This one-day event aimed to show how uncovering ELT history can provide useful new perspectives, both for our own professional practice and for the field more generally.
From an initial focus on participants' language learning and professional histories, we considered broader historical findings in order to better situate ourselves as individuals and as a profession. On this basis, we considered historiographical issues relating to the fallibility of memory and 'folk memory' and the reliability or otherwise of different kinds of secondary and primary sources.
There was input on and practice in historical methods, with a particular focus on hands-on activities relating to oral history, textbook history and use of documents. The day-long workshop (led by Richard Smith and Friederike Klippel) was intended to be of interest and use to practising teachers and teacher educators as well as to students currently researching their own topics, historical or otherwise.
Timetable and other information for participants
About the workshop leaders:
Richard Smith is a Reader in ELT & Applied Linguistics at the University of Warwick, where he teaches and supervises MA and PhD students. He founded the Warwick ELT Archive in 2002 and has published widely in the field of history of language learning and teaching, besides other areas. He was the coordinator of IATEFL Research SIG from 2011 to 2015 and is a founder and co-convenor of the AILA Research Network on History of Language Learning and Teaching (http://hollt.net). His recent articles include ‘Building applied linguistic historiography’ (Applied Linguistics) and, with A.P.R. Howatt, ‘The history of teaching English as a foreign language, from a British and European perspective’ (Language and History). He recently completed a history of IATEFL with Shelagh Rixon (to be published in 2017 to mark IATEFL's 50th anniversary) and he is currently working on a history of the 19th century Reform Movement with Friederike Klippel.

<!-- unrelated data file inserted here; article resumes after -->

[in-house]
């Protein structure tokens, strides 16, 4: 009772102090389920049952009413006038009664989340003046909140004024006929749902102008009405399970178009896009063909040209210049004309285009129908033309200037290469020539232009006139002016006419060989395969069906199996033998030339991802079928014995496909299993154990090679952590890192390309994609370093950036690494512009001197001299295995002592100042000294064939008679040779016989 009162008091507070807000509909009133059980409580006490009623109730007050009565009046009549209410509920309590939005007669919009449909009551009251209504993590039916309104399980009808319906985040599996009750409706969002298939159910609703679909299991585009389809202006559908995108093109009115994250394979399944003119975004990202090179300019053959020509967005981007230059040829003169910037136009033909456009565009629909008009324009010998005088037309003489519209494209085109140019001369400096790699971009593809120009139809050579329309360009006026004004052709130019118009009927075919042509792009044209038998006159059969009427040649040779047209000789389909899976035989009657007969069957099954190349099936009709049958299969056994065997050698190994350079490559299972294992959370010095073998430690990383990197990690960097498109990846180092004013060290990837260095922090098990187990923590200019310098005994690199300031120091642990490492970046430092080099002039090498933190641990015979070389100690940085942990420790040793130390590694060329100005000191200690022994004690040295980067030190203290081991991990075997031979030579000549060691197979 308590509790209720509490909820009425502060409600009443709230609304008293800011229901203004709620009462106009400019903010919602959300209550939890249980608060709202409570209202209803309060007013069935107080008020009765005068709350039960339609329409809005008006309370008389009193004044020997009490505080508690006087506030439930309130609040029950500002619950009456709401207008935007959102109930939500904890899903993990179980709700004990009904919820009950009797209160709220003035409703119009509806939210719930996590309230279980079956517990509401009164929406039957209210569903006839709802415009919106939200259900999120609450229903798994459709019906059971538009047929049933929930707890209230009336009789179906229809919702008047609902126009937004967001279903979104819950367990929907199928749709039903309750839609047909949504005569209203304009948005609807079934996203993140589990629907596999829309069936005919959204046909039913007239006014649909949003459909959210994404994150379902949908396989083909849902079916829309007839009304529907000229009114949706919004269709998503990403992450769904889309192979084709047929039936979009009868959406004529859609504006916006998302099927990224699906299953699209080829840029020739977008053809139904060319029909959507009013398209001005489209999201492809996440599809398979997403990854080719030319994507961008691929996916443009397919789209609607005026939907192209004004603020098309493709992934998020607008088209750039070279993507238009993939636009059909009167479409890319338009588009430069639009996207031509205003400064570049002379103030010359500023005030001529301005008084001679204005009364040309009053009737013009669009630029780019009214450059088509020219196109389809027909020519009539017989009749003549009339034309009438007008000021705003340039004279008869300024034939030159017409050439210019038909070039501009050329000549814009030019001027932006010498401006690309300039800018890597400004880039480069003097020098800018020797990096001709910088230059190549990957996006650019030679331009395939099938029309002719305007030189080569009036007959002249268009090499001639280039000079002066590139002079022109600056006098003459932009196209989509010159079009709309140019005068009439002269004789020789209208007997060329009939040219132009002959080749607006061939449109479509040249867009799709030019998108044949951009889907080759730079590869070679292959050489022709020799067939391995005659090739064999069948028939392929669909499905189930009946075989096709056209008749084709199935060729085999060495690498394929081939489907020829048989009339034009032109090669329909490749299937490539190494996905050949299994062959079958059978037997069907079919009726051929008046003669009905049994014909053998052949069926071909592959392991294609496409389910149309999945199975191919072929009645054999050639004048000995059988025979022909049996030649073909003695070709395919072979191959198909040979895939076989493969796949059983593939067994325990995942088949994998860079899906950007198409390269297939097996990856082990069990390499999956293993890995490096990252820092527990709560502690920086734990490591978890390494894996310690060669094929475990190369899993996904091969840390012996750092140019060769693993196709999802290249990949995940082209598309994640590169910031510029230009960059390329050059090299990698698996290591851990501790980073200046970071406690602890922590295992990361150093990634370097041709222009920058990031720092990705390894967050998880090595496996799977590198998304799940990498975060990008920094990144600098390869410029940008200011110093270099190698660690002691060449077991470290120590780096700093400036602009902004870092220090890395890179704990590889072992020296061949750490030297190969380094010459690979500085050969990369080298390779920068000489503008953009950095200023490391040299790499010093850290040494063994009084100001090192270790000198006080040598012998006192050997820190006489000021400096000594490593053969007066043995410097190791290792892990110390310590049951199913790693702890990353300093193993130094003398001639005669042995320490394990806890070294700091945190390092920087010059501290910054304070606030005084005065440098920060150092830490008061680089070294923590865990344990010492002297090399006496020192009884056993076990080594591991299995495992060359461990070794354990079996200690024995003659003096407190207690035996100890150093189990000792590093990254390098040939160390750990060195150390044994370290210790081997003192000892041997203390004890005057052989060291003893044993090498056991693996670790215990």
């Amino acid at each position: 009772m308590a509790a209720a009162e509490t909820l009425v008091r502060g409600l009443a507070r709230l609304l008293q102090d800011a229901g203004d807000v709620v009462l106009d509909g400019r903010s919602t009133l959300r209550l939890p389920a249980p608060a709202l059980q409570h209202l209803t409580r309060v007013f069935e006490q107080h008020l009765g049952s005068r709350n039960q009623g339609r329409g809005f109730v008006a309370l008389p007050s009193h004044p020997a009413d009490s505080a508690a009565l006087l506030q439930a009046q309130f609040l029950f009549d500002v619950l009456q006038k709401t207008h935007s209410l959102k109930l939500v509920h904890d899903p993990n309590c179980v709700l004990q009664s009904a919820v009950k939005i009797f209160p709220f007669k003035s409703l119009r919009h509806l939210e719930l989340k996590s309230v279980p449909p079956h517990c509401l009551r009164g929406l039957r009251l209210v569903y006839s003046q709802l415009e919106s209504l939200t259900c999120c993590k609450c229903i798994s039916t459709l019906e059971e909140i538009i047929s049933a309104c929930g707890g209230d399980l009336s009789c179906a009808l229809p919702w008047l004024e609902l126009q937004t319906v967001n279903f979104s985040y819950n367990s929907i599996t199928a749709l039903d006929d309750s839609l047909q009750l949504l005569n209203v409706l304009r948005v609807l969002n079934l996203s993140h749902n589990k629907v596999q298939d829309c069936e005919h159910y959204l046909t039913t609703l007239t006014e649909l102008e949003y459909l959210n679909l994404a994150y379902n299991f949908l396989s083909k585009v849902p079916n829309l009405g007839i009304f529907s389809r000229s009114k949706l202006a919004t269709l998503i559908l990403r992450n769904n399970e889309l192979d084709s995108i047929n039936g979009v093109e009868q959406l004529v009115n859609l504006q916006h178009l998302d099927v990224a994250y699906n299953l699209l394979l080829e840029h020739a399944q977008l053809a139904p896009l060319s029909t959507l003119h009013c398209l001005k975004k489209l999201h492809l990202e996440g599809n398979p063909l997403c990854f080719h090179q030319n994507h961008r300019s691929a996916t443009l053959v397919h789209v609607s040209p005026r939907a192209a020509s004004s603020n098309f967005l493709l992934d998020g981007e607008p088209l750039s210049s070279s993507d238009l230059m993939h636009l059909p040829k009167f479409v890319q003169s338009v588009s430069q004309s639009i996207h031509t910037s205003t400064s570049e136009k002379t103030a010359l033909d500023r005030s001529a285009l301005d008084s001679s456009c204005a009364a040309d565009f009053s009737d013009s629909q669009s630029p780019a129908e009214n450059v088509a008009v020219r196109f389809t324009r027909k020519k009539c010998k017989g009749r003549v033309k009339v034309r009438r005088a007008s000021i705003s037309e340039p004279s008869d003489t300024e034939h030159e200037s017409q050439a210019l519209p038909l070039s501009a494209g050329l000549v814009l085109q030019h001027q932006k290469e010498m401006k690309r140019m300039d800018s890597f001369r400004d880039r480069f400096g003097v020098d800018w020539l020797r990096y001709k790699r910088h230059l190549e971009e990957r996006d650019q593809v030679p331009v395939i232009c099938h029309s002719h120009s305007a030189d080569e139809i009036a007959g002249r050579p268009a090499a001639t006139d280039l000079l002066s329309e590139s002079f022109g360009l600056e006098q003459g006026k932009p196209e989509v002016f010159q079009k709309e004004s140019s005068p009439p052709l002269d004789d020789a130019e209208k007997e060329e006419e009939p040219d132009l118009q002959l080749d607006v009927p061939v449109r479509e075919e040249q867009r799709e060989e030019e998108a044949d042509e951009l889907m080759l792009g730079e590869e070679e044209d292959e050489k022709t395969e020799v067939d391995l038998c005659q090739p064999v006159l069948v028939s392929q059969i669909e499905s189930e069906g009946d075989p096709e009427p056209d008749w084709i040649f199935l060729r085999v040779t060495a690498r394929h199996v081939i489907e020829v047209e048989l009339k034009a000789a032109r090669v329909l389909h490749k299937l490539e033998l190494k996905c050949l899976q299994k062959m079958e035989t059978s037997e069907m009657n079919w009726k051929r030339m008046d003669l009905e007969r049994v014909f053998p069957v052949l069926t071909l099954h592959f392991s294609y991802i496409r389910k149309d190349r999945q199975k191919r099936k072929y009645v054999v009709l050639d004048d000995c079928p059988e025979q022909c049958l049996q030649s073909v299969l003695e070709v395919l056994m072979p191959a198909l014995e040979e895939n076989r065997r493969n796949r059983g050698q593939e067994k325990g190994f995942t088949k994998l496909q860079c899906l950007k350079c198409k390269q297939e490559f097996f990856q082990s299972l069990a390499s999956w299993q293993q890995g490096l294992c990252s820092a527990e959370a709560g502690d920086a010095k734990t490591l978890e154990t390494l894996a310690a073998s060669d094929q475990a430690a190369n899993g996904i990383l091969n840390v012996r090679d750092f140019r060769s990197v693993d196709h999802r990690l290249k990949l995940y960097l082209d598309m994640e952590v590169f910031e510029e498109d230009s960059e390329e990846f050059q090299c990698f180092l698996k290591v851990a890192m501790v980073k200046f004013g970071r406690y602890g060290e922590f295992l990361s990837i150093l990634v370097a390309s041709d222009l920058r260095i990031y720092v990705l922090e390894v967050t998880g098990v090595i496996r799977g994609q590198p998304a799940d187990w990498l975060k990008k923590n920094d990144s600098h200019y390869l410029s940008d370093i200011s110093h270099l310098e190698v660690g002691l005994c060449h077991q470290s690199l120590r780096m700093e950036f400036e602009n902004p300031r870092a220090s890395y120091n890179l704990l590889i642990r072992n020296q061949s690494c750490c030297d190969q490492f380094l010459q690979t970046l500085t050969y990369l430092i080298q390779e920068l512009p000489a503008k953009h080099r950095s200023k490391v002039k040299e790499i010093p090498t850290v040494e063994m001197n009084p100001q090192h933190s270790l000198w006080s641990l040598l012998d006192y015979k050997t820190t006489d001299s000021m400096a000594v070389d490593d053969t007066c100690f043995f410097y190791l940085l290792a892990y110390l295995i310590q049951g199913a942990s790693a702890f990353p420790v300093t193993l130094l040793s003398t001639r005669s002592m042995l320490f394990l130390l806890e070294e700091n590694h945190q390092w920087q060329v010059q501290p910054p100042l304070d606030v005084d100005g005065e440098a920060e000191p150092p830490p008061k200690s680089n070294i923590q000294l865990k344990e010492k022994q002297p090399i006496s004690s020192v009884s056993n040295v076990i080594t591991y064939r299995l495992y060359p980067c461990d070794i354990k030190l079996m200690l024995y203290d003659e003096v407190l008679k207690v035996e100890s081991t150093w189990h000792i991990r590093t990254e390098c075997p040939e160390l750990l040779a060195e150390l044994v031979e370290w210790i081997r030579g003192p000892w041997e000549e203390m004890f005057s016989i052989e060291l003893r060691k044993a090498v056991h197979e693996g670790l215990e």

Friederike Klippel held the Chair of English Language Education (ELT/TESOL) at Ludwig-Maximilians University in Munich from 1994 to 2015 after her PhD (1979) and her postdoc degree (1992) at Dortmund University (Germany). In the academic year 2016-17 she is guest professor for TEFL at the University of Vienna. She has published on a wide range of aspects concerning English language teaching and language teacher education. Her research areas comprise the history of language teaching and learning, language teaching methodology, classroom research, intercultural education, teacher education and professional development. Her many publications include Keep Talking (CUP) and a comprehensive historical study of learning and teaching English in 18th and 19th century Germany (Englischlernen im 18. und 19. Jahrhundert. Die Geschichte der Lehrbücher und Unterrichtsmethoden. Münster: Nodus, 1994).